temporus: (ebook)
( Jul. 20th, 2012 04:31 pm)
It's been quite some time since I've talked Kindle and ebook stuff, so let me correct that.

I'll start off with my impressions of both the iPad (which I've been testing for a project at the Day Job) and the Kindle Fire.

Meh.

Ok, that's not terribly fair. Let me expand.

Back in the fall, I got my wife a Kindle Fire, thinking it would solve her need to have an external light.  She's the type that likes to read herself to sleep at night.  But then aren't we all?  What do you mean no?  Humpf!  I also hoped it would be a decent on hand web browser, email client etc.  As her phone is not a "Smart" phone type, though it at least now can text and browse WAP sytle internet, it seemed an inexpensive and convenient compromise.  I have an android phone, and bought almost all my apps through Amazon instead of through Google, so...should be easy to add those games, etc, to the Fire.  Well, we could.  And it was not bad.  Especially considering the price.   But my wife didn't find the reading relaxing on it the way she does with the regular Kindle. (strike one)  And the screen seemed a bit small to her. (strike two) And transferring TiVO videos was a lot more complicated and tricky than we'd thought.  (strike three.)  So it went back.   I still think for it's price point it's a good machine.  It just didn't wow us the way I'd kind of hoped it would.

As I mentioned, I'm testing out an iPad for work, so I'm finally getting to see what all the "hoopla" is about with it.  I can see why people like them.  Smooth and easy to use.  I'm testing out the wifi only device, and I downloaded the Kindle app to check out some of my books.  Both the technical ones for work, but also just some random others to see how they look.  It's fine.  The app isn't as good as I'd like.  Feels just about the same as the Cloud reader.  And I suspect it pretty much is the same.  Or at least based very much off the same code.  And that's one of the weaker versions of the app.  I much prefer the PC app or the real app to the cloud reader.   There's just more options in the others.  I could tangent into talking about the cloud app, but I won't.  Suffice it to say, the kindle app on iPad is sufficient if not superlative.  I wish they would implement a better way to organize.  (Though that's still one of my peeves.)  My over all impression in regards to the iPad?  Get a wifi only one, and put your monthly money into a good 4G wifi hotspot instead.  Why?  Well, the technology for the hot spots/cellular connectivity will change.  It will change at a rate probably faster than wifi itself.  So, why lock yourself into a technology that will become obsolete or severerly changed when you don't need to?   Wifi will likely remain the way it is, with backward compatibility support for years to come.  IE, your iPad won't be a dinosaur in the near future.  Well, okay, not because the cellular system gets overhauled, again.  Plus, you can support many PCs/devices from one hotspot.  If you're cellular is built into your iPad, it's more of a pain to share it out to friends, at conventions, on vacation with the kids, etc, etc.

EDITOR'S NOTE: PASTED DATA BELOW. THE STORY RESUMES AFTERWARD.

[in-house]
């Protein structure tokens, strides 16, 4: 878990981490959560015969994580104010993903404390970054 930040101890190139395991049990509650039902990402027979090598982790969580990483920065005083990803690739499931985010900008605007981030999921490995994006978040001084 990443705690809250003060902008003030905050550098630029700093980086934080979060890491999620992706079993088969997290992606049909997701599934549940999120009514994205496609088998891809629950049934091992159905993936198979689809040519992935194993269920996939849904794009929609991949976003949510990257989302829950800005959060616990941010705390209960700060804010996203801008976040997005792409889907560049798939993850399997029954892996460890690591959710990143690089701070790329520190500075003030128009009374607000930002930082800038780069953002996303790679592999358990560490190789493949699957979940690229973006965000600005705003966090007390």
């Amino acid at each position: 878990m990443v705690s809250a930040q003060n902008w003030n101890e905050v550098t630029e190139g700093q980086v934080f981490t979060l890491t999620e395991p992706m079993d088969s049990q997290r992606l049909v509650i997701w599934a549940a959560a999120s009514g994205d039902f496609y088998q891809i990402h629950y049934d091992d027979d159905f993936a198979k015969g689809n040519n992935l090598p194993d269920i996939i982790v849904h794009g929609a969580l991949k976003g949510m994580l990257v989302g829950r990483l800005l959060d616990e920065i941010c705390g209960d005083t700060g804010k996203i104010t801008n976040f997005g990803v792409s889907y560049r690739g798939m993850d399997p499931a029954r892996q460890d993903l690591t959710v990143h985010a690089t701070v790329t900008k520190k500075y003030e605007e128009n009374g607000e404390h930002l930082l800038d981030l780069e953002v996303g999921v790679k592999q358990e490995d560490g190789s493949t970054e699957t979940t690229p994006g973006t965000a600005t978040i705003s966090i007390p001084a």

One last thing, the iOS version of the Kindle app was supposed to have better support for Kids books.  So I went ahead and bought one in a series that I thought my sons would enjoy.  Bleh.  Not impressed.  If by better they mean because the screen is bigger you can read the text at all, instead of the almost impossibility of it elsewhere...I say, there's still a lot of room for improvement.   I get it, kids books particular the ones with lots of text/graphics interactions, can't be trivially handled by the system.  But if this is the best they can do....